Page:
New powers granted to the ‘bekçi’ – Turkey’s auxiliary police force – have led to a spate of violent confrontations, releasing traumatic memories of the military coup forty years ago. The revival of this Ottoman relic consolidates Erdoğan’s centralized rule. But will it end up hastening his decline?
Growing old in a sick world
Cogito 98 (2020)
- Eurozine Review
The pandemic has exposed Turkey’s blindness to its own aging population. On the humiliation of confinement experienced by the over-65s; the demographics of a society that has not noticed it has aged; and the psychological violence done by lockdown to vulnerable groups.
Turkey’s first COVID-19 case was recorded on 11 March, triggering a series of restrictions on travel and gatherings across the country. On 21 March the government ordered the over-65s and chronically ill to remain at home in complete confinement, a measure that was not relaxed until early May when they were allowed out for brief periods. Under Recep Tayyip Erdoğan, the country has invested heavily in a healthcare system that has so far withstood the stress of the pandemic. As of 27 July, Turkey had recorded 5630 COVID-related deaths, a lower fatality rate than many European countries.
The humiliation of confinement
Cogito examines the ways in which the pandemic has exposed the country’s blindness to its own aging population. The issue begins with the voice of experience: linguist and translator Necmiye Alpay, 73, expresses some of the frustration and rage felt by over 65s who were ordered to stay inside for months. ‘Not all of them, of course,’ she notes bitterly. ‘Exceptions were made for important decision-makers.’ Alpay writes of the consolations of literature, and of the humiliation of those confined:
‘After a few weeks, those who knew what kind of mental and physical problems confinement could cause started to appear on television sounding like Güllabici – janitors in ancient mental hospitals. It’s a kind of speech encountered in all oppressive eras: to encourage those in power to soften a little and to awaken mercy, it uses tones that are a little bit oily, a little bit pleading, and filled with if-only.’
No longer young
Özgür Arun, an associate professor of gerontology at Akdeniz University, describes the demographics of a society that has not noticed that it has aged. ‘The elderly population has reached around 10% of Turkey’s 80 million population. As far as I am aware there is no class on the sociology of aging in any of Turkey’s leading sociology departments,’ he writes. And Merve Tunçer covers the many different ways in which it is possible to age and Turkey’s tendency to group them all in one category. ‘In today’s Turkey,’ she writes, ‘ageism is a field of struggle that has not yet been occupied.’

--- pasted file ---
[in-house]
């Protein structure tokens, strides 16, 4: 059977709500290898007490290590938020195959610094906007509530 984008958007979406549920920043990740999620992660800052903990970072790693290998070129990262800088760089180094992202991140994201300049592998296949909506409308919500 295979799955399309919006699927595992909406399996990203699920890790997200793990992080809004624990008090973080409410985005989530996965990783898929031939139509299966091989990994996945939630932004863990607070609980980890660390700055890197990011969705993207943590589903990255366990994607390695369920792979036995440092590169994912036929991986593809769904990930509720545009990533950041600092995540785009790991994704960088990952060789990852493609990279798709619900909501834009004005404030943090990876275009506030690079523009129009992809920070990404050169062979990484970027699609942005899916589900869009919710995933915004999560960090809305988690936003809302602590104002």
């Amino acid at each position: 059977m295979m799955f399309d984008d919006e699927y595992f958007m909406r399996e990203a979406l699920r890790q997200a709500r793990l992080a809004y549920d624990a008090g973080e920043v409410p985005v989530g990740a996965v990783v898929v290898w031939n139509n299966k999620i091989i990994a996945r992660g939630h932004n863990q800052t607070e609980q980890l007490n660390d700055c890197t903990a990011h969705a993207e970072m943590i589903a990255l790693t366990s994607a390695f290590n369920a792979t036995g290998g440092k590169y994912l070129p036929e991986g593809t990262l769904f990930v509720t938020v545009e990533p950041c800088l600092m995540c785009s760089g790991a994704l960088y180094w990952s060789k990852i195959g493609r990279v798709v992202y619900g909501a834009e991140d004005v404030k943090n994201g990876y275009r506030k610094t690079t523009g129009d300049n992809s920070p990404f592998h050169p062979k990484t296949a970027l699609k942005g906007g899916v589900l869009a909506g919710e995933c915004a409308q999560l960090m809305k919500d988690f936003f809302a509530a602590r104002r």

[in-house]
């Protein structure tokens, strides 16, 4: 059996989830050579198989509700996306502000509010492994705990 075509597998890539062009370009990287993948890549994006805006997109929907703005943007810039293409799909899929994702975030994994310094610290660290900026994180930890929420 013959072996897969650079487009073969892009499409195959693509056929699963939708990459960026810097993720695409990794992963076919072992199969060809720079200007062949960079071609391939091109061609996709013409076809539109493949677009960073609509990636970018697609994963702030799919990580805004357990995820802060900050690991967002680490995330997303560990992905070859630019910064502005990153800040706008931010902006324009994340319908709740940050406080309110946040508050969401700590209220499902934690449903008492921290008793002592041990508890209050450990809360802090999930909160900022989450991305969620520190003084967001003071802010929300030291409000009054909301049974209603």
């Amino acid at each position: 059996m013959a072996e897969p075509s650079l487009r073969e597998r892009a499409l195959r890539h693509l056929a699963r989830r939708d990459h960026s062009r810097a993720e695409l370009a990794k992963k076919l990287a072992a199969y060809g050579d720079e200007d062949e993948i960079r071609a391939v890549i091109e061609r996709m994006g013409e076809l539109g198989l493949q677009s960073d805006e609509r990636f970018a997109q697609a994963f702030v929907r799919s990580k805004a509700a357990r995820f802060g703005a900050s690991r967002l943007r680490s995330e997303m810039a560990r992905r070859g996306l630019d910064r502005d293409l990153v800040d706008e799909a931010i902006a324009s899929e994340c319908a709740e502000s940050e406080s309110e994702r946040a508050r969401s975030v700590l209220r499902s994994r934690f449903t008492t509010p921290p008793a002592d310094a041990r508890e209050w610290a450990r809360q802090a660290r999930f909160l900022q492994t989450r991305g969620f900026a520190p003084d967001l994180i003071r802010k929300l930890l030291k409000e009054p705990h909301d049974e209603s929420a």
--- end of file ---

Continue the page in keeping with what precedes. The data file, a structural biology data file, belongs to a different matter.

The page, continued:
Old age in the public eye
One of the ironies of the pandemic has been to expose many problems that had been hidden, says Gülçin Con Wright. ‘It’s as if older individuals had been wearing “cloaks of invisibility” that they suddenly all cast off with the pandemic to become visible. It’s even more interesting that this visibility coincided with “home isolation” and their withdrawal from public space.’ She is not sure what will come next: ‘We will see just how possible it is in today’s Turkey to have an “age activism” that can raise all these problems and shape answers.’
The violence of lockdown
Cogito interviews human rights activists Ayşe Günaysu and Eren Keskin on the discrimination and psychological violence that anti-virus measures such as lockdowns did to the urban poor, the elderly and other vulnerable groups by depriving them of contact and a means to earn a living. ‘As a state and as a society, we have a long way to go in terms of confronting age discrimination,’ says Günaysu.
Published 30 July 2020
Original in English
First published by Eurozine
An Istanbul story
Russian refugees influenced Istanbul’s cultural life from the 1920s despite the Turkification policies of the new republic. The Sevastopol-born sculptor Iraida Barry’s life in exile and love for the city is a piece of this history. However, admiring the Russian diaspora shouldn’t have meant demeaning others – as ended up happening in US press. Ayşe Kadıoğlu revisits a life exiled to Istanbul, while longing for the heartbeat city herself.